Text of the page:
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Quad City Herald
Brewster, Washington
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May 24, 1945     Quad City Herald
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May 24, 1945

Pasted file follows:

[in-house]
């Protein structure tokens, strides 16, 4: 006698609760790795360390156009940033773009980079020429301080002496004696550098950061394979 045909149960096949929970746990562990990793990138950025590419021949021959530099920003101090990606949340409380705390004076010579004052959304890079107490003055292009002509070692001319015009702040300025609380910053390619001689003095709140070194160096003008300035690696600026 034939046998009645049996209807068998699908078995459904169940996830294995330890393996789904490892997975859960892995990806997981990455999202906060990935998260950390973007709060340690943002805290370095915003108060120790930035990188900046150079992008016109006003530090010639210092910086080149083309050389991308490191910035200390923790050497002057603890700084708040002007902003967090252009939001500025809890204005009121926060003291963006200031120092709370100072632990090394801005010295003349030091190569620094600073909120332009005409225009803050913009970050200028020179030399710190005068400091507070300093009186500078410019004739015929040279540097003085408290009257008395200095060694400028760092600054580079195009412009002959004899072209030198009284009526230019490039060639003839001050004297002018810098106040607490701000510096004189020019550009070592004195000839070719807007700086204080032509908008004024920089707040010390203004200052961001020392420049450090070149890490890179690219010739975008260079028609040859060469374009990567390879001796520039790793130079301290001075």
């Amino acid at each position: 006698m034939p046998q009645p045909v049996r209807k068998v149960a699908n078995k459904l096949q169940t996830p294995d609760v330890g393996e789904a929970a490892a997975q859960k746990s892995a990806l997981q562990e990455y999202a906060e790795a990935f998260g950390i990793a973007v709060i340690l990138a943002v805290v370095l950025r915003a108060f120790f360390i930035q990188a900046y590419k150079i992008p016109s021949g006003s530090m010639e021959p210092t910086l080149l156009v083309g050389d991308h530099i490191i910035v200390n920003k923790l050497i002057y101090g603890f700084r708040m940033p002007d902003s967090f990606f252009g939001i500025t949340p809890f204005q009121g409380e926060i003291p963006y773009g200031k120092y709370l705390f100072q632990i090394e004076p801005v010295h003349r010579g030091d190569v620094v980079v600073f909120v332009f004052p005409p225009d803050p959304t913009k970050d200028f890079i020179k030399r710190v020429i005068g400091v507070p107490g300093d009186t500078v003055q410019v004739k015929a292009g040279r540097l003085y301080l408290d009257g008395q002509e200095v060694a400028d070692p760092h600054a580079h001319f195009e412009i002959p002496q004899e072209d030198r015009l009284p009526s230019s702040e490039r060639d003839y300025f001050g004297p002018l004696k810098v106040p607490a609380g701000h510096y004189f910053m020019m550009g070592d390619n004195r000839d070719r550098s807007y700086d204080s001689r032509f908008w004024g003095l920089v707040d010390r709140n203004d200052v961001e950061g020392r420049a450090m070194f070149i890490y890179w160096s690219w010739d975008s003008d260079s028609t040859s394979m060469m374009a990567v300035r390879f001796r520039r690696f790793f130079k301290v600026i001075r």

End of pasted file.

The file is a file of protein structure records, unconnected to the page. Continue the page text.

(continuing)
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MAY 24, 1945 * HERALD:REPORTER, BREWffli WATO PAGE 3 l i t ]t ill  i i | i t i " Birthdays of five Rebekahs I J John McCormick was a busi- ] were Teognized at Lodge Thurs- l hess visitor in Croak on Thursday. I day evening. Refreshments were I Mrs. Jose;hine -nley is vi- ! 'served by Tula Warner. I siting friends in eattle. CARIBOU THEATRE Brewster, Washington TIMES TONIGHT THURSDAY MAY 24 AND NOW TOMORROW LORETTA YOUNG AND ALAN LADD BABES ON SWING STREET PEGGY RYAN AND ANN BLYTH Plus Short Subjects And NevUs |. FRI.- SAT. MAY25&26 mJSH FRANCES LANGFORD AND WALLY BROWN PLUS TKE FEATURE LIGHTS OF OLD SANTA FE ROY ROGERS, GABBY HAYES & DALE EVANS Plus Short Subject SUN.- MON. MAY27&28 MERRY MONOHANS BREWSTER ,NEWS NOTES GMmble Lumber Mill and Fac- tory have been sown making changes in logging operations and because of the heavy rains. They :resumed opdrations Monday mor- ning. The Cam; Ere Gi;is held ,their regular meeting at the G. C. Bra- ker home last Friday afternoon. They are to have charge of tahe for0hcoming Poppy Sale. A me,tin; o a special commit- tee of the Grange Funeral Aid Association, including George Da- vis of Malott, G. I. Shaw of Twisp and Mrs. G. L. Wilson, was held Thursday night at the Wilson home here. I Mrs. Hary Knowlton, who has been here for some weeks wita her mother, Ms. Fox, left last week for Entiat. From there she expects .to go to same look-out station in the Forestry Service, wLhere she will remain during the su221nler, Mrs: MariAn Wick is at Sea@ Lake for medical treatmaenta. Barney PeteneT1 md a bone in his hand broken last week by a tree limb falling on t. Mr. and Irs? Cax:nce Johnson were Wenatc:$me visitors Satur- day. Mrs. Nannie'GiHespie- --- had den- tal work taken care of in Okano- gan Tllursday. Mrs. Dad Dy: and niece, of Kokomo, Indiana arrived Tues- day to visit relatives here, Mrs. Narey Lawless and family. Mr. and Irs*. h; Felice, of Wenatchee, were overnight guests Sunday of Mr. and Mrs. G. S. As- bury. Their son, John, Jr., vo had been visiting his grandparents for a few days, returned home with them. $ $ $ $ A son was born ,to Mrs. MurieI Wick last'Wednesday, May 16th, at e Omak Hospital. He was named Frank Hosea af- ter his father who was kilied in action on Luzon April 14th. They returned to their home Saturday. A FAVORITE AT HOME AND AT THE FOUNTAINS  THAT'S MEADOWM00R ICE CREAM YOUR DEALER HAS IT IN ALL FLAVORS MEADOWMOOR DAIRY OMAK, WASHINGTON i i WEE,.- THURS. MAY 30 & 31 PLASTERBOARD TILL WE MEET AGAIN Assortment of sizes 3 of an inch thick. __ _ ..... RAYMILLA:SDT. .,, ..AND BARBA BmTTON Also" inch thick. R " GAMBLE LUMBER CO. BREWSTER, WASH. _H00LIGHTS OF 1944 from, the General Electric annual report- @ EMPLOYEE EAENINGS UP. The average GeE employee earned $2,772 in 1944. Employees also shared $234,000 in Suggestion Award& Top award was $2,000 for an idea that speeded production of G-E gun control for the B-29. G-E employee suggestions aid the war effort. # JET PROPULSION. General Electric developed the world's most powerful engine for the world's fastest plane--the G-E jet propulsion engine for the Lockheed P-80 "Shooting Star." It is over twice as powerful as previous models produced for the Army Air Forces. 234,732 STOCKHOLDERS. Ownership of the company was divided among more stockhold- ere than ever before. Dividends,were $1.40 per share--same as 1943 and 1942, less than 1941 and 1940. Net income was less than 1940, while sales billed were 3  times greater. PEODUION INCREASED. For the fourth suc- eeaeive year, General Electric turned out record quantities of war goods despite an average of 2 per cent fewer employees. G. E. produced over 8,000,000 horsepower of ship prop ,ulsion turbines for the Navy in 1944. NEW DEVELOPMENTS. G-E research and engineering played a part in such recent de- velopments as radar, silicones, jet propulsion, rocket weapons, remote gun control for the B-29 "Superfortrees," the A-26 "Invader," and the P-61 "Black Widow." 4735 WAR VETERANS HIRED. By the year's end 4735 returned service men and women were working at plants of General Electric and atfiliated companies. 2986 were former G-E employees. On December 31, 1944, a total of 50,228 employees of General Electric aud sdr]Uates had entered the armed services. FOR V'TOaY--BUY AN HOtD WUt voLUME OF BUSINESS Orders received Net ales billed NET INCOME AND DIVIDENDS Net income for the year Pe share Dividends declared and paid Per share / TAXES Total taxes STOCKHOLDERS Number on December 81 EMPLOYEES Average number on payroll Total earnings of employees Average annual'esrnings 1944 1943 CHANGE $1,609,600,000 $1,360,600,000 +18% $1,353,000,000 $1,288,400,000 + 5% $ 60,800,000 , $ 44,900,000 +13% $ 1.76 $ 1.56 +13% $ 40,300,000 $ 40,300,000 -- $ 1.40 $ 1.40 -- $ 176,000,000. $ 163,000,000 + 8% 234,732 229,127 + 2% 167,212 171,133  2% $ 464,000,000 $ 472,000,000 --2% $ 2,772 $ 2,756 + 1% Heat th G-E radio proran: The G-J Al|-gi*'l Orchsstra, Sunday 10 p.m. EWT. NBC--The World oda# newll. Mohty  Fr/day6: p.m: EWT. CBS--Th G-K House Party, Monday through Friday 4:00 p. m. EWT, C.[, General Electric Company, Schenectady, New York GENERAL ELECTRIC SOFT FRUIT (ontinued From Page 1) the ceiling was 3/ cents per pound, or the equivalent where container rates were used. For peaches, the maximum piece-work rate was 10 cents per 40:pound lug; ani for apricots, 20 cents per 40-pound lug. Mr. Nichols added that modifi- cation of the ceiling rates may be approved by the WFA Wage Board where adverse orchard evn- d'itions, low yields, or other fac- tors result in undue hardship to workers or growers. Revised specific wage ceilings for general orchard work and picking summer apples this year !were issued by the War Food Ad- ministration, effective Aril 13. The new ceilings provide differ- en rates where transportation or housing are furnished, namely, 80 ents an hour when either hou- sing or transportation, or both are furnished and 85 cents wth- out housing or transportation. Since considerable time is us- ually required in .the process of making a revision in ceilings, Mr. Nichols suggested that i.t is not .too early for consideration of flais year's rates. Specific wage ceilings operated very effectively during ,the past year in bringing about a more equable dstribution of ,the avail- able labor supply among compeL- ing farming operations and areas, and in lessening :the losses to both growers and workers inciden o labor turnover, Mr. Nichols ad- ded. Grawers generally have be- nefitted through ,increased lro- ductSon with a more stable labor force. Because of ,the broad public in- terest erved by farm wage sta- bilization, namely, providing all food possible m rne war energen- cy and at the same ,time holding the line against inflation in living costs, the War Food Administra- tor expects relatively few serious infractions. However, investiga- tion and enforcement machinery is available .to deal with violations that do occur. The law is binding upon both .the employer and the employee, under either the general regula- tions or specific wage ceilings. Penalties of- fine and imprison- ment, not exleeding $1,000 or one year, are provided for willful transgression. In addi.tion, the a- moun.t of wages paid at an illegal rate may be disregarded by the Bhreau o{ Internal Revenue in determining the income .tax,ion of the employer. These pena]Lies may be invoked jointly or separ- ately according to administrative decision. The producer or falnn worker who does not understand ,the operations of .the agricultural wage and salary stabilization pro- gram, or who has a problem per- .taining to wage stabilization, is invited by Mr. Nichols to write direc.t to the Washington WFA Wage Board, 235 Liberty Build- ing, Yakima. Application blanks for wage adjustanen.t ad other printed informatign may be ob- .tained from the County Agricul- tural Agent or from the Farm La- bor Office readily accessible ,to both farmers and farm workers. I f other electrical I ! FROM I.M. TO4P.M:DAILY I J HAmS EICTRIC SHOP | I PHONE 40 OR ',0R W R HARRI00 I BREWSTER I II WE HAVE @ ROOFING SPRAY HOSE All ktads of FEED 6R[WST[R6RAN6[ SUPPLY 60. INCORPORATED BREWSTER, WASHINGTON I THE OLD JUDGE SAYS... \\; PATEROS NEWS NOTES MRS. CHAS. MILLER Jack Burger has been accepted in the Army and is in For Lewis awaiting orders. Mr. and lrs: F.*C.Evertsbusch went to Wenahee oil Thursday for medical care for Mrs. Everts- busvh's eye. Sgt. Edwr; Godfrey is home for a weeks furlough wi.th-his par- ents. He will report back ,to Camp Benning, Alabama. " *ohn n Mrs. Floyd J so , of Yaki- ma, spent the weekend with her grandparents, Mr. and Mrs. A. nderson and other relatives. Chas. Miller a e ed an n- auai meeting of the Farmers Auto Insurance Company, held in Wen- atchee Saturday. $ Mr. and lIrs, llpl Rowse and family were guests at the Chas. Miller home from Thursday until Monday. Mrs. aoCert* Seinr and son left for ,the Coast Monday. They .have been visiting ,the C. J. Stei- ner family. $ Mrs. Alice Anderson went .to Fort Lewis to meet her husband, Captain Alvin, who is home on furlough. They returned on Thurs day. Alvin is awating final orders. Rev. R. M. Lewis and wife and children and Mrs. Vogler, of Ton- asker, were Sunday dinner guests at the Cora Gamble home. Mr. and Mrs. Joe McClella, n were also present. 0 F-ff0-E LOC rrEms TO 32 HERALD-REPORTER I BODY.W0RK GUARANTEED BOTH CAR & SIGN PAINT. ING UPHOLSTERING, FINISHING AND ALL KINDS OF GEN- ERAL BODY REPAIR WORK RADIATOR REPAIRING AND NGINE COOLING SYSTEM CHECK-UP WORK CHELAN BODY AND FENDER WORKS JACK BLAIR, PROP. I I i WATER. SOFTNERS AVAILABLE J. J. YECKEL TONASKET, WASH. MARY: "Jim, didn't you say you wanted to ask the Judge something about grain, the next time you saw him?" JIM: "That's right, I did, Mary. Is it true, Judge, that distillers recover part of the grain they use in making war-alcohol?" OLD JUDGE:"That's absolutely true, Jim. Wherever the government has permitted distillers to [ trchase the equipment neces- sary to reprocess the used grain, at least 50% of the feed value (25% by weight) of the whole grain is recovered. It comes back to farms like yours in the form of premium- quality livestock feed.., rich in vitamins B1 and B." JIM:" Is the same thing true when distillers are permitted to make whiskey, Judge?" OLD JUDGE:" Yes, every bit as true, Jim." This adt,ertisement sponsored by Conference o] Alcoholic Bceemge Industries, [* /